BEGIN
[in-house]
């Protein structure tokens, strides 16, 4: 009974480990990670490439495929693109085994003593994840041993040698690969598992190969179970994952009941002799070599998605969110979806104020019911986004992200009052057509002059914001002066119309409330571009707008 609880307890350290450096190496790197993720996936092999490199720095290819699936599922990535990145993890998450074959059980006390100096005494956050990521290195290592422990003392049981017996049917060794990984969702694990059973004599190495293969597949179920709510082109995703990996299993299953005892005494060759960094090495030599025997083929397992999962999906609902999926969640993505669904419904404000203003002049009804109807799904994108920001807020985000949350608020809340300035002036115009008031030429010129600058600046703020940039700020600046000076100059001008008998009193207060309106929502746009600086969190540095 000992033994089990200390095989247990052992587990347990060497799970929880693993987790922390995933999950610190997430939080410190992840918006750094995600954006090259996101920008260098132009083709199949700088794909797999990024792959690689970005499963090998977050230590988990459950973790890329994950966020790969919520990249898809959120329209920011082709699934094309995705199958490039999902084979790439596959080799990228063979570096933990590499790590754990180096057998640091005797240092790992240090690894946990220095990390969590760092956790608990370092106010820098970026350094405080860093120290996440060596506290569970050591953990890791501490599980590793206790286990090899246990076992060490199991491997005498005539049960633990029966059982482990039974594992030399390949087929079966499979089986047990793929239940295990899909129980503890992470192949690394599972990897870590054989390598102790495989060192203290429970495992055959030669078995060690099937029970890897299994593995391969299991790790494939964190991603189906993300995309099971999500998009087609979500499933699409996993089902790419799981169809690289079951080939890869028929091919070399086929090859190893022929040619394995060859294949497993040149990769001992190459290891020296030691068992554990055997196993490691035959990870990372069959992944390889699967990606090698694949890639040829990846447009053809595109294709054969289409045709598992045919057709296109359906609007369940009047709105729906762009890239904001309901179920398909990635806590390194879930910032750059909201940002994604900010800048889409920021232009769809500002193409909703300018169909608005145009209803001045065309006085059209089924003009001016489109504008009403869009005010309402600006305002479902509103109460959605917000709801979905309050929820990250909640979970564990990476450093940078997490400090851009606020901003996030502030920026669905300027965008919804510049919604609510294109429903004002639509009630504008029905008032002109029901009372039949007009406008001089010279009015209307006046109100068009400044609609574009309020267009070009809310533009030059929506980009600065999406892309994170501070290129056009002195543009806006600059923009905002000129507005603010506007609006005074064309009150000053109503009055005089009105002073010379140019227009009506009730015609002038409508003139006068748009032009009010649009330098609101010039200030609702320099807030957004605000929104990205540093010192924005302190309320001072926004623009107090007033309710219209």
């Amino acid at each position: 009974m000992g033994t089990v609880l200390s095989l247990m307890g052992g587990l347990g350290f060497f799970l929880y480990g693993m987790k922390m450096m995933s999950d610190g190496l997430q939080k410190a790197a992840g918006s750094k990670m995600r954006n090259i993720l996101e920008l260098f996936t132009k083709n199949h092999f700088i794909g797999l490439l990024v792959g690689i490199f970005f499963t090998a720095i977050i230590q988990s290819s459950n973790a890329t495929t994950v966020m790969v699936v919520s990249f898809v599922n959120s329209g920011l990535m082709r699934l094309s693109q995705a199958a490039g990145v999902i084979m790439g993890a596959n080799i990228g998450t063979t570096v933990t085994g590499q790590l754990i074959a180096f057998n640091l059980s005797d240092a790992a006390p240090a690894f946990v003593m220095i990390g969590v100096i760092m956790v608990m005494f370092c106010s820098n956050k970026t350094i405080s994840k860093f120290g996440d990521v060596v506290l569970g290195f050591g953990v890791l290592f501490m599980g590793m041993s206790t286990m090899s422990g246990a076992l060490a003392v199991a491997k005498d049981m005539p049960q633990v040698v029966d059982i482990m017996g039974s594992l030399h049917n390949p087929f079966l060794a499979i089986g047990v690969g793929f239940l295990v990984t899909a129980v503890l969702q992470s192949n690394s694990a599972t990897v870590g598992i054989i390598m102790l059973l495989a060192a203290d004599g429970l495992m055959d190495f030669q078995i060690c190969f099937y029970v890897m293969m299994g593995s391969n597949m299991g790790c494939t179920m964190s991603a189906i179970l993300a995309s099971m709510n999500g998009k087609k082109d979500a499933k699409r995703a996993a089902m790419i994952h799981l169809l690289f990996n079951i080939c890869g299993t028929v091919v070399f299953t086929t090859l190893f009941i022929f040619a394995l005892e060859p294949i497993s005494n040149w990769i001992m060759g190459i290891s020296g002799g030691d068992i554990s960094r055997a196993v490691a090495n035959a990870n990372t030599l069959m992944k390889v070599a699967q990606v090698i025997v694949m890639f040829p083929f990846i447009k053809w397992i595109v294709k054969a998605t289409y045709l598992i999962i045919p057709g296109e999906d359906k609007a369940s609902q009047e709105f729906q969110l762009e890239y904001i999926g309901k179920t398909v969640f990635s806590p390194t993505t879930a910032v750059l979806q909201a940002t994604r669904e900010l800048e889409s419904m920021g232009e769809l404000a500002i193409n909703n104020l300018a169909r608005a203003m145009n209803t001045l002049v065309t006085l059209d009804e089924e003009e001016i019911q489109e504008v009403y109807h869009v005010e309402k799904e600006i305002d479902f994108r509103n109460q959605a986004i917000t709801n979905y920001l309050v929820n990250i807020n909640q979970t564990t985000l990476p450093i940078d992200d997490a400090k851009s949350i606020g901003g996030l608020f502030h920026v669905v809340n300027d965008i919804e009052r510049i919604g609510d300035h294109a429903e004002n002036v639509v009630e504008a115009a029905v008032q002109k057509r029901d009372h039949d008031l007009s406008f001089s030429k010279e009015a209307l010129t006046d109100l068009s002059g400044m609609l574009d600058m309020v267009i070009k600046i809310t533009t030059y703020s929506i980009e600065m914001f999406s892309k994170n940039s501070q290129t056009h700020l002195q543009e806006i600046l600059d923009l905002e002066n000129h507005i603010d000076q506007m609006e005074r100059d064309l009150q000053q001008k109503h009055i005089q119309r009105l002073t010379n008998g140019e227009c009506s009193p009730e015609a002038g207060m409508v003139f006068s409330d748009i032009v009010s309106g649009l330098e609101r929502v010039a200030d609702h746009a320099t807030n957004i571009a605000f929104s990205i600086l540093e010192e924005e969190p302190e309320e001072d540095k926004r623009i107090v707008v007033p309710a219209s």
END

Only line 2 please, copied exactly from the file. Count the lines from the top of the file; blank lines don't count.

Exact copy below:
């Protein structure tokens, strides 16, 4: 009974480990990670490439495929693109085994003593994840041993040698690969598992190969179970994952009941002799070599998605969110979806104020019911986004992200009052057509002059914001002066119309409330571009707008 609880307890350290450096190496790197993720996936092999490199720095290819699936599922990535990145993890998450074959059980006390100096005494956050990521290195290592422990003392049981017996049917060794990984969702694990059973004599190495293969597949179920709510082109995703990996299993299953005892005494060759960094090495030599025997083929397992999962999906609902999926969640993505669904419904404000203003002049009804109807799904994108920001807020985000949350608020809340300035002036115009008031030429010129600058600046703020940039700020600046000076100059001008008998009193207060309106929502746009600086969190540095 000992033994089990200390095989247990052992587990347990060497799970929880693993987790922390995933999950610190997430939080410190992840918006750094995600954006090259996101920008260098132009083709199949700088794909797999990024792959690689970005499963090998977050230590988990459950973790890329994950966020790969919520990249898809959120329209920011082709699934094309995705199958490039999902084979790439596959080799990228063979570096933990590499790590754990180096057998640091005797240092790992240090690894946990220095990390969590760092956790608990370092106010820098970026350094405080860093120290996440060596506290569970050591953990890791501490599980590793206790286990090899246990076992060490199991491997005498005539049960633990029966059982482990039974594992030399390949087929079966499979089986047990793929239940295990899909129980503890992470192949690394599972990897870590054989390598102790495989060192203290429970495992055959030669078995060690099937029970890897299994593995391969299991790790494939964190991603189906993300995309099971999500998009087609979500499933699409996993089902790419799981169809690289079951080939890869028929091919070399086929090859190893022929040619394995060859294949497993040149990769001992190459290891020296030691068992554990055997196993490691035959990870990372069959992944390889699967990606090698694949890639040829990846447009053809595109294709054969289409045709598992045919057709296109359906609007369940009047709105729906762009890239904001309901179920398909990635806590390194879930910032750059909201940002994604900010800048889409920021232009769809500002193409909703300018169909608005145009209803001045065309006085059209089924003009001016489109504008009403869009005010309402600006305002479902509103109460959605917000709801979905309050929820990250909640979970564990990476450093940078997490400090851009606020901003996030502030920026669905300027965008919804510049919604609510294109429903004002639509009630504008029905008032002109029901009372039949007009406008001089010279009015209307006046109100068009400044609609574009309020267009070009809310533009030059929506980009600065999406892309994170501070290129056009002195543009806006600059923009905002000129507005603010506007609006005074064309009150000053109503009055005089009105002073010379140019227009009506009730015609002038409508003139006068748009032009009010649009330098609101010039200030609702320099807030957004605000929104990205540093010192924005302190309320001072926004623009107090007033309710219209």